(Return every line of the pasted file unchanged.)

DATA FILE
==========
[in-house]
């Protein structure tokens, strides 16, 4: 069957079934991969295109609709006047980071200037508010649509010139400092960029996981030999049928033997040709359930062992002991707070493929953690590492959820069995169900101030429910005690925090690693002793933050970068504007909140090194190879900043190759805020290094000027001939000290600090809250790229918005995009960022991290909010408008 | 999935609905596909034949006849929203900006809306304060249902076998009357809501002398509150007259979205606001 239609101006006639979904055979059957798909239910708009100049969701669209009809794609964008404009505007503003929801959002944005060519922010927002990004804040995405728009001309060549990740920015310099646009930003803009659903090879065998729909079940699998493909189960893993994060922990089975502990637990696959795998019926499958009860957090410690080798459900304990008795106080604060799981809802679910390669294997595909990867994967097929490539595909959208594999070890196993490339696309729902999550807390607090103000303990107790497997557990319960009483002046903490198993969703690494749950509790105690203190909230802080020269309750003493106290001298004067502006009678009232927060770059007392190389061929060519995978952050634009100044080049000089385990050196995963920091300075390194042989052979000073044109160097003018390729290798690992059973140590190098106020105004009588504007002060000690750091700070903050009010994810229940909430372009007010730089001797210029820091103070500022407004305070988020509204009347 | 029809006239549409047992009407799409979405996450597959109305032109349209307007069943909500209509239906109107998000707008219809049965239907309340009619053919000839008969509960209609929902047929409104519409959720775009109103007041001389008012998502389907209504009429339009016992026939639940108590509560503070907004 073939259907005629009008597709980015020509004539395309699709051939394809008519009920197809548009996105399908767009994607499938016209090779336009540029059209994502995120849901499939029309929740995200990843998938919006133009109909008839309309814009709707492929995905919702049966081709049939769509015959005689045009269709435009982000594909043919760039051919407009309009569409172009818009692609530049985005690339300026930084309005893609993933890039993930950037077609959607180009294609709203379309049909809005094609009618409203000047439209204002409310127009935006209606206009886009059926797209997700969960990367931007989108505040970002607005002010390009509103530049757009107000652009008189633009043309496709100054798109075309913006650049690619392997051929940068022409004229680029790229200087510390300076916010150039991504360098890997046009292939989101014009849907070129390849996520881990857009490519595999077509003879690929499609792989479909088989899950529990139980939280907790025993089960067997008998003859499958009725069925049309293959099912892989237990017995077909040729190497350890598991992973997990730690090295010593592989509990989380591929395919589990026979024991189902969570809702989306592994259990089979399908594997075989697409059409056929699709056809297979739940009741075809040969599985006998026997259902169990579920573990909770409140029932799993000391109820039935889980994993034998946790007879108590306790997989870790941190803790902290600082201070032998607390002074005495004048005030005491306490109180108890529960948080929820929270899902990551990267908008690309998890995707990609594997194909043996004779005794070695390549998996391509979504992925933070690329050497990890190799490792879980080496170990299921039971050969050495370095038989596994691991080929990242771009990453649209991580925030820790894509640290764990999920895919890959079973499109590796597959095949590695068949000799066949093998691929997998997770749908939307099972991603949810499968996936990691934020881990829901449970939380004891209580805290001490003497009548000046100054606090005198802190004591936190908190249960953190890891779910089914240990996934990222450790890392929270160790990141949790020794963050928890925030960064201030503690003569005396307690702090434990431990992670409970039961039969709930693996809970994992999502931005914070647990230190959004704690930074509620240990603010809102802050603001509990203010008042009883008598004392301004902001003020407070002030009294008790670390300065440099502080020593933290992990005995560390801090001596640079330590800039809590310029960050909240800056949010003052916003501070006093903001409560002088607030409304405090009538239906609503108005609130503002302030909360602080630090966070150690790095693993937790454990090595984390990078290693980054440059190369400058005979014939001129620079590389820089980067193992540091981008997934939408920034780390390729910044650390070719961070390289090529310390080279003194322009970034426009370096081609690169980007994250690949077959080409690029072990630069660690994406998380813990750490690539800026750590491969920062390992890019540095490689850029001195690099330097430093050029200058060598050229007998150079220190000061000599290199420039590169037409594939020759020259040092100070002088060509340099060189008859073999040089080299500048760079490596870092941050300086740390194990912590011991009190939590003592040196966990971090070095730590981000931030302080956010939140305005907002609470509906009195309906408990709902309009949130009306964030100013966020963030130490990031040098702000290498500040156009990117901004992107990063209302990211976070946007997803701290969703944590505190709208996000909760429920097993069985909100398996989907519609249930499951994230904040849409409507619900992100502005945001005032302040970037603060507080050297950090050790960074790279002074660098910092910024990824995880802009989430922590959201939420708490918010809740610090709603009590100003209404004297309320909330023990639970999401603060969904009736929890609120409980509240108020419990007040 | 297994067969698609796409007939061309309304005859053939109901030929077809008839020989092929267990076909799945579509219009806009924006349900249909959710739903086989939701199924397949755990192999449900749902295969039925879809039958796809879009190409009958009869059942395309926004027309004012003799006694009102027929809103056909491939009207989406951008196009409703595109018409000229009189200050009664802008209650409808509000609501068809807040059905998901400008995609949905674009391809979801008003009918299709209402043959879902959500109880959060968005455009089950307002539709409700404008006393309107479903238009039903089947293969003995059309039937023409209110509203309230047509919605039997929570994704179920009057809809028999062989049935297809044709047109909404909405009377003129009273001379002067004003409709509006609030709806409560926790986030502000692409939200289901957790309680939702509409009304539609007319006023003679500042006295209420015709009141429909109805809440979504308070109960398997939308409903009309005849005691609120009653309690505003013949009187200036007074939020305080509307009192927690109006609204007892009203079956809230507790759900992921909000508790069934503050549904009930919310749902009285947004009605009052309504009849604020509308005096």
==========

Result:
[in-house]
């Protein structure tokens, strides 16, 4: 069957079934991969295109609709006047980071200037508010649509010139400092960029996981030999049928033997040709359930062992002991707070493929953690590492959820069995169900101030429910005690925090690693002793933050970068504007909140090194190879900043190759805020290094000027001939000290600090809250790229918005995009960022991290909010408008 | 999935609905596909034949006849929203900006809306304060249902076998009357809501002398509150007259979205606001 239609101006006639979904055979059957798909239910708009100049969701669209009809794609964008404009505007503003929801959002944005060519922010927002990004804040995405728009001309060549990740920015310099646009930003803009659903090879065998729909079940699998493909189960893993994060922990089975502990637990696959795998019926499958009860957090410690080798459900304990008795106080604060799981809802679910390669294997595909990867994967097929490539595909959208594999070890196993490339696309729902999550807390607090103000303990107790497997557990319960009483002046903490198993969703690494749950509790105690203190909230802080020269309750003493106290001298004067502006009678009232927060770059007392190389061929060519995978952050634009100044080049000089385990050196995963920091300075390194042989052979000073044109160097003018390729290798690992059973140590190098106020105004009588504007002060000690750091700070903050009010994810229940909430372009007010730089001797210029820091103070500022407004305070988020509204009347 | 029809006239549409047992009407799409979405996450597959109305032109349209307007069943909500209509239906109107998000707008219809049965239907309340009619053919000839008969509960209609929902047929409104519409959720775009109103007041001389008012998502389907209504009429339009016992026939639940108590509560503070907004 073939259907005629009008597709980015020509004539395309699709051939394809008519009920197809548009996105399908767009994607499938016209090779336009540029059209994502995120849901499939029309929740995200990843998938919006133009109909008839309309814009709707492929995905919702049966081709049939769509015959005689045009269709435009982000594909043919760039051919407009309009569409172009818009692609530049985005690339300026930084309005893609993933890039993930950037077609959607180009294609709203379309049909809005094609009618409203000047439209204002409310127009935006209606206009886009059926797209997700969960990367931007989108505040970002607005002010390009509103530049757009107000652009008189633009043309496709100054798109075309913006650049690619392997051929940068022409004229680029790229200087510390300076916010150039991504360098890997046009292939989101014009849907070129390849996520881990857009490519595999077509003879690929499609792989479909088989899950529990139980939280907790025993089960067997008998003859499958009725069925049309293959099912892989237990017995077909040729190497350890598991992973997990730690090295010593592989509990989380591929395919589990026979024991189902969570809702989306592994259990089979399908594997075989697409059409056929699709056809297979739940009741075809040969599985006998026997259902169990579920573990909770409140029932799993000391109820039935889980994993034998946790007879108590306790997989870790941190803790902290600082201070032998607390002074005495004048005030005491306490109180108890529960948080929820929270899902990551990267908008690309998890995707990609594997194909043996004779005794070695390549998996391509979504992925933070690329050497990890190799490792879980080496170990299921039971050969050495370095038989596994691991080929990242771009990453649209991580925030820790894509640290764990999920895919890959079973499109590796597959095949590695068949000799066949093998691929997998997770749908939307099972991603949810499968996936990691934020881990829901449970939380004891209580805290001490003497009548000046100054606090005198802190004591936190908190249960953190890891779910089914240990996934990222450790890392929270160790990141949790020794963050928890925030960064201030503690003569005396307690702090434990431990992670409970039961039969709930693996809970994992999502931005914070647990230190959004704690930074509620240990603010809102802050603001509990203010008042009883008598004392301004902001003020407070002030009294008790670390300065440099502080020593933290992990005995560390801090001596640079330590800039809590310029960050909240800056949010003052916003501070006093903001409560002088607030409304405090009538239906609503108005609130503002302030909360602080630090966070150690790095693993937790454990090595984390990078290693980054440059190369400058005979014939001129620079590389820089980067193992540091981008997934939408920034780390390729910044650390070719961070390289090529310390080279003194322009970034426009370096081609690169980007994250690949077959080409690029072990630069660690994406998380813990750490690539800026750590491969920062390992890019540095490689850029001195690099330097430093050029200058060598050229007998150079220190000061000599290199420039590169037409594939020759020259040092100070002088060509340099060189008859073999040089080299500048760079490596870092941050300086740390194990912590011991009190939590003592040196966990971090070095730590981000931030302080956010939140305005907002609470509906009195309906408990709902309009949130009306964030100013966020963030130490990031040098702000290498500040156009990117901004992107990063209302990211976070946007997803701290969703944590505190709208996000909760429920097993069985909100398996989907519609249930499951994230904040849409409507619900992100502005945001005032302040970037603060507080050297950090050790960074790279002074660098910092910024990824995880802009989430922590959201939420708490918010809740610090709603009590100003209404004297309320909330023990639970999401603060969904009736929890609120409980509240108020419990007040 | 297994067969698609796409007939061309309304005859053939109901030929077809008839020989092929267990076909799945579509219009806009924006349900249909959710739903086989939701199924397949755990192999449900749902295969039925879809039958796809879009190409009958009869059942395309926004027309004012003799006694009102027929809103056909491939009207989406951008196009409703595109018409000229009189200050009664802008209650409808509000609501068809807040059905998901400008995609949905674009391809979801008003009918299709209402043959879902959500109880959060968005455009089950307002539709409700404008006393309107479903238009039903089947293969003995059309039937023409209110509203309230047509919605039997929570994704179920009057809809028999062989049935297809044709047109909404909405009377003129009273001379002067004003409709509006609030709806409560926790986030502000692409939200289901957790309680939702509409009304539609007319006023003679500042006295209420015709009141429909109805809440979504308070109960398997939308409903009309005849005691609120009653309690505003013949009187200036007074939020305080509307009192927690109006609204007892009203079956809230507790759900992921909000508790069934503050549904009930919310749902009285947004009605009052309504009849604020509308005096």